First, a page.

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The impact of technological revolution on poverty: a case of South Africa

Hannah Dunga ()
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No 9010709, Proceedings of International Academic Conferences from International Institute of Social and Economic Sciences

Abstract: The world has experienced a massive transformation since the establishment of the first industrial revolution which seemed as a breakthrough for humankind. The first industrial revolution transformed from an agrarian and handcraft world to the use of machines that were powered by water and steam. This was followed by what is called the second and subsequently the third industrial revolution the two led to an establishment of electric power to create mass production and the use of electronics and information technology to automate production. In a short while technology evolved rapidly birthing what is so called the current fourth industrial revolution. Unlike the past three evolutions, the fourth industrial revolution has rapidly transformed the way of life to a sophisticated digitalized world where everything is made instant. In as far as such improvements in the technological sphere are important, the fourth industrial revolution is receiving so much critic in most industries, this paper highlights the effects of the fourth industrial revolution on the poor people or those on the boundary of poverty. The premise of the paper is that Industry 4.0 as it is also known, has made life better and easier for those that are involved and has paradoxically made the gap between the educated and the uneducated even wider. The usage of technological advancements is associated with income in a way that those that do not have access to such income as would enable them to afford any technological gadget and hence know how, are left behind by unprecedented gaps. This paper therefore analyses the relationship between technological advances proxied by access to cell phone and data, and poverty in South Africa. To achieve this the paper will employ data obtained from 2017 General household survey data from STATS SA. The apriori expectation is that households that are able to move with technology do so at very high opportunity cost and hence may trade off technology with basic needs that end up pushing them deeper into poverty.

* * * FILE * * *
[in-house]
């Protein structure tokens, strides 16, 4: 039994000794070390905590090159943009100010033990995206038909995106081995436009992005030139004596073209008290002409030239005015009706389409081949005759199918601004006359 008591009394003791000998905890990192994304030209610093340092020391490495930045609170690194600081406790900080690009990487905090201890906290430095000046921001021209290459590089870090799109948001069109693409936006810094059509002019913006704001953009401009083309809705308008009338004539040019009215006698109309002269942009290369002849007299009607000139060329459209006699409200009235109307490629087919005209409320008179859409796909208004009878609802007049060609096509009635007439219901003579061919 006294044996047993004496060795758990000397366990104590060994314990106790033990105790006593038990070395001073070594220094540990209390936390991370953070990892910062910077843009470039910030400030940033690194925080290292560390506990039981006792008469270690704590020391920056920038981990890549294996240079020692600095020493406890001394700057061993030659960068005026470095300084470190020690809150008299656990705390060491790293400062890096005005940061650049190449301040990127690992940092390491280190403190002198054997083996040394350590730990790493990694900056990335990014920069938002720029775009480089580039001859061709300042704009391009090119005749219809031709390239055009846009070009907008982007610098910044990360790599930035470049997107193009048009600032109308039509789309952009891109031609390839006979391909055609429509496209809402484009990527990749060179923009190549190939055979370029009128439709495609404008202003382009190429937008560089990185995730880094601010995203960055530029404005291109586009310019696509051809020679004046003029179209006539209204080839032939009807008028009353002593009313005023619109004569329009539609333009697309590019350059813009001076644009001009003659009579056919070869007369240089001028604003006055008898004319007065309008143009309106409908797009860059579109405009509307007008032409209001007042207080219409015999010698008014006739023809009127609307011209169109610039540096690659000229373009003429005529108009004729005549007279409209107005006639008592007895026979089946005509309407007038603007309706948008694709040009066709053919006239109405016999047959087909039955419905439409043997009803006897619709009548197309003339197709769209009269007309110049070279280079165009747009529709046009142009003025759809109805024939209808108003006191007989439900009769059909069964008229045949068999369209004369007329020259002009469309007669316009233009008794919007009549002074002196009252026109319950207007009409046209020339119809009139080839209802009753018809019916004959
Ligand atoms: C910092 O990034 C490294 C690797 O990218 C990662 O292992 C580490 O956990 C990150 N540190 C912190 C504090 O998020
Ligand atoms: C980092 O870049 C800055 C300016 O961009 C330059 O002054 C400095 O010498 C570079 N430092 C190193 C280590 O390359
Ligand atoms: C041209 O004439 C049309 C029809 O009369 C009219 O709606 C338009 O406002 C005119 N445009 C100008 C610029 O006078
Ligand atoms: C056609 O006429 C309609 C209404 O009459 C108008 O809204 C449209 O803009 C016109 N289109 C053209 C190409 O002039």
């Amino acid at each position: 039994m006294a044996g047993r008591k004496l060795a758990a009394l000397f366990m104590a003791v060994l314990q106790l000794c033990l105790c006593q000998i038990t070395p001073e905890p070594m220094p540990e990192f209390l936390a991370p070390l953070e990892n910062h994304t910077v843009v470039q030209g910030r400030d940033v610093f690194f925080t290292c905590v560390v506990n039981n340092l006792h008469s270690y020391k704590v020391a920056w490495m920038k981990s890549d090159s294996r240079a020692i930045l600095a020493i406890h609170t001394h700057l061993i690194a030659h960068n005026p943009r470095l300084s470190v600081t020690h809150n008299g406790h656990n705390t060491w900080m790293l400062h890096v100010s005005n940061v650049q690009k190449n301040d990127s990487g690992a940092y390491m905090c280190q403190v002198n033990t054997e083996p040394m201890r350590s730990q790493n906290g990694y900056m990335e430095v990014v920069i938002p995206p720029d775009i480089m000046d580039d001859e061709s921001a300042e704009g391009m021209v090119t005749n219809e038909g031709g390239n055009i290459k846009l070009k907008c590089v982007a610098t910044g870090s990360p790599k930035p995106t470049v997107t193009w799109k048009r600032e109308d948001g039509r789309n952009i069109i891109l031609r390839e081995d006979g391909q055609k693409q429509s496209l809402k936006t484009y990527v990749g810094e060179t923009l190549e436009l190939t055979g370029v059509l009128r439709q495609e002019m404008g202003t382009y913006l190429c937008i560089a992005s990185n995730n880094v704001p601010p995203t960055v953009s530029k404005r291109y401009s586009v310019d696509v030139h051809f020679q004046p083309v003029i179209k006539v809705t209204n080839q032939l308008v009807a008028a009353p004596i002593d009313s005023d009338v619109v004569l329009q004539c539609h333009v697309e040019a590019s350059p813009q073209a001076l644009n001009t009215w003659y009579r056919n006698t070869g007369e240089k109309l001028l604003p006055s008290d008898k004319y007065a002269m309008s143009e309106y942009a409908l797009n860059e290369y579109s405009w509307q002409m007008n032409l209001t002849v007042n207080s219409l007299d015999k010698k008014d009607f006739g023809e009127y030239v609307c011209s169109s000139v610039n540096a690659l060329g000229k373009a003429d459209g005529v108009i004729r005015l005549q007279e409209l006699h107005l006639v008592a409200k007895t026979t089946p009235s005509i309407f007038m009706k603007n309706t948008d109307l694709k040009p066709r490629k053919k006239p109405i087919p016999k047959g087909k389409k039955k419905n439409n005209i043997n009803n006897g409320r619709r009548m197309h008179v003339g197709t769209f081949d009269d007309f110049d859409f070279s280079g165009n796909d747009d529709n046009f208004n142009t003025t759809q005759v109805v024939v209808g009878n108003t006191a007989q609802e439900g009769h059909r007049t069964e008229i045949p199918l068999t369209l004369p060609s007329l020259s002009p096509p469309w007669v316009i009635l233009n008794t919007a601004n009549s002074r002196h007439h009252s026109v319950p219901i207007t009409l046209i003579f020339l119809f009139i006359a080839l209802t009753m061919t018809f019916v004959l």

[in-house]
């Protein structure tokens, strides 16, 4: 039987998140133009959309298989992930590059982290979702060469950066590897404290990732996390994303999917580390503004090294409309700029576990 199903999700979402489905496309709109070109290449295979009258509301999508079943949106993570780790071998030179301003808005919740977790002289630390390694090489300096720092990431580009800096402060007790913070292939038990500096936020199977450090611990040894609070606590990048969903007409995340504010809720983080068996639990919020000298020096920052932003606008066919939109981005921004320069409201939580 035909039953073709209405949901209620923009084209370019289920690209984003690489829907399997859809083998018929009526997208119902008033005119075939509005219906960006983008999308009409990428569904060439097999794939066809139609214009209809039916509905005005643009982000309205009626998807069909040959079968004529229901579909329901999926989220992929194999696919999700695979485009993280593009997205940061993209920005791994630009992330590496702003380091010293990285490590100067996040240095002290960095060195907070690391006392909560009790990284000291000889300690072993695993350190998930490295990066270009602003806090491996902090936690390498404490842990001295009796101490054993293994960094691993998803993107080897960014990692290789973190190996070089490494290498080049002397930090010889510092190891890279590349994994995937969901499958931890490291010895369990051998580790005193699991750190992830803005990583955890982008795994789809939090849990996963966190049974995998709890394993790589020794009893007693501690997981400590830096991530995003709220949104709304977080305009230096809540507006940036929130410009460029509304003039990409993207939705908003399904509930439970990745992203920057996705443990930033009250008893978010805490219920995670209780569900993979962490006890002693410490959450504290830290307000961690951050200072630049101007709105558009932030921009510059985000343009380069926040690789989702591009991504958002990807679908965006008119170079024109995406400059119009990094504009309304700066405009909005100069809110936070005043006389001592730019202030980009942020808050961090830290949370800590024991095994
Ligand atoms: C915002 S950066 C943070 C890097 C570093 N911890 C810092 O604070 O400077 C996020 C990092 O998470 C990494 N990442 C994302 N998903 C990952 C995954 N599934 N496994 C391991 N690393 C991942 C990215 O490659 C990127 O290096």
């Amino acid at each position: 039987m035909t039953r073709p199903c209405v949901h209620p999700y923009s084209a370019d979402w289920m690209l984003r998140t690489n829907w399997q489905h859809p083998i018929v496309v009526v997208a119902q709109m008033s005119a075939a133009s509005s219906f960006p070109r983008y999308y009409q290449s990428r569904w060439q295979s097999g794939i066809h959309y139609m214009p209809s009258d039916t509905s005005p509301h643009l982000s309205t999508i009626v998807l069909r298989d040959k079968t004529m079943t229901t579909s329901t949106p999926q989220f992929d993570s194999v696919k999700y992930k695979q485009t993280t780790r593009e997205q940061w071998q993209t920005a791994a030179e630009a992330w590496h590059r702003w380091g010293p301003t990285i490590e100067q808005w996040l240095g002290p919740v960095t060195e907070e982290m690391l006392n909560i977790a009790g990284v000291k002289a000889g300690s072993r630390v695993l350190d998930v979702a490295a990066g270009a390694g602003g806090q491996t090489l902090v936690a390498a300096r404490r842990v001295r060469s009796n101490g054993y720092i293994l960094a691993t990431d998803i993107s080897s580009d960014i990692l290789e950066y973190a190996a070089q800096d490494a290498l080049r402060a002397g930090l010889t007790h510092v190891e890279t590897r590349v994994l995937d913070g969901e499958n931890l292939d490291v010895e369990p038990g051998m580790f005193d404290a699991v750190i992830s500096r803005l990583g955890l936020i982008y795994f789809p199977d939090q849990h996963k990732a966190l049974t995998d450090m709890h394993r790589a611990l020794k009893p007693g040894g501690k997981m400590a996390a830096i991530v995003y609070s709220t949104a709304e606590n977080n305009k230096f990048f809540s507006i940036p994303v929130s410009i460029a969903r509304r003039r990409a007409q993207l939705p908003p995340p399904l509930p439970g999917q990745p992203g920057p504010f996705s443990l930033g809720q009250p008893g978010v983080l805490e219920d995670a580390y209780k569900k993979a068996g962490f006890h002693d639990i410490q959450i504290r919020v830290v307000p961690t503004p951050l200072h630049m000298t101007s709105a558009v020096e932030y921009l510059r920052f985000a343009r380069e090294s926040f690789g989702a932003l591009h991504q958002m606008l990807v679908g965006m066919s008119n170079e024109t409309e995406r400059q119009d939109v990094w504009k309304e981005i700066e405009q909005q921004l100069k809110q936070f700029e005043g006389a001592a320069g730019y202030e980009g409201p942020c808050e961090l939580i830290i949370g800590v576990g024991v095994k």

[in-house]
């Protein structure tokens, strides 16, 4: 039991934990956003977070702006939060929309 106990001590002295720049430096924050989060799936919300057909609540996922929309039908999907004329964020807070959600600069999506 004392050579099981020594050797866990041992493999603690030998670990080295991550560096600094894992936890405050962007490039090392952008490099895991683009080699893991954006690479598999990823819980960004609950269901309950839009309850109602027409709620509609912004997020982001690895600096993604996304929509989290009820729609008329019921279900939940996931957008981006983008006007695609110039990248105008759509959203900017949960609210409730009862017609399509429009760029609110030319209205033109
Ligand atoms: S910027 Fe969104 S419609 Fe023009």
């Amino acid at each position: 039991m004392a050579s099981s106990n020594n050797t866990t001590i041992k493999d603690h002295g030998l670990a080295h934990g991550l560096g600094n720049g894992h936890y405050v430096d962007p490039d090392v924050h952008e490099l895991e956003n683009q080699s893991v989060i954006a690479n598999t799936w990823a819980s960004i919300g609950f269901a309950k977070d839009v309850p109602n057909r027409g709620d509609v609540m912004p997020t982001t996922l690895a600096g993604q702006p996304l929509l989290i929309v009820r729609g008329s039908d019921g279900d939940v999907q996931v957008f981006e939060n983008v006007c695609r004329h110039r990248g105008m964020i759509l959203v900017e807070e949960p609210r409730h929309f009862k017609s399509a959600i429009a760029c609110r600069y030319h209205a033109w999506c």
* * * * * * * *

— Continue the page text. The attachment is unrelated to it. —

Keywords: Fourth industrial revolution; poverty; technology; households; trade-off (search for similar items in EconPapers)
JEL-codes: I30 (search for similar items in EconPapers)
Pages: 11 pages
Date: 2019-06
New Economics Papers: this item is included in nep-ict and nep-pay
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Published in Proceedings of the Proceedings of the 45th International Academic Conference, London, Jun 2019, pages 47-57

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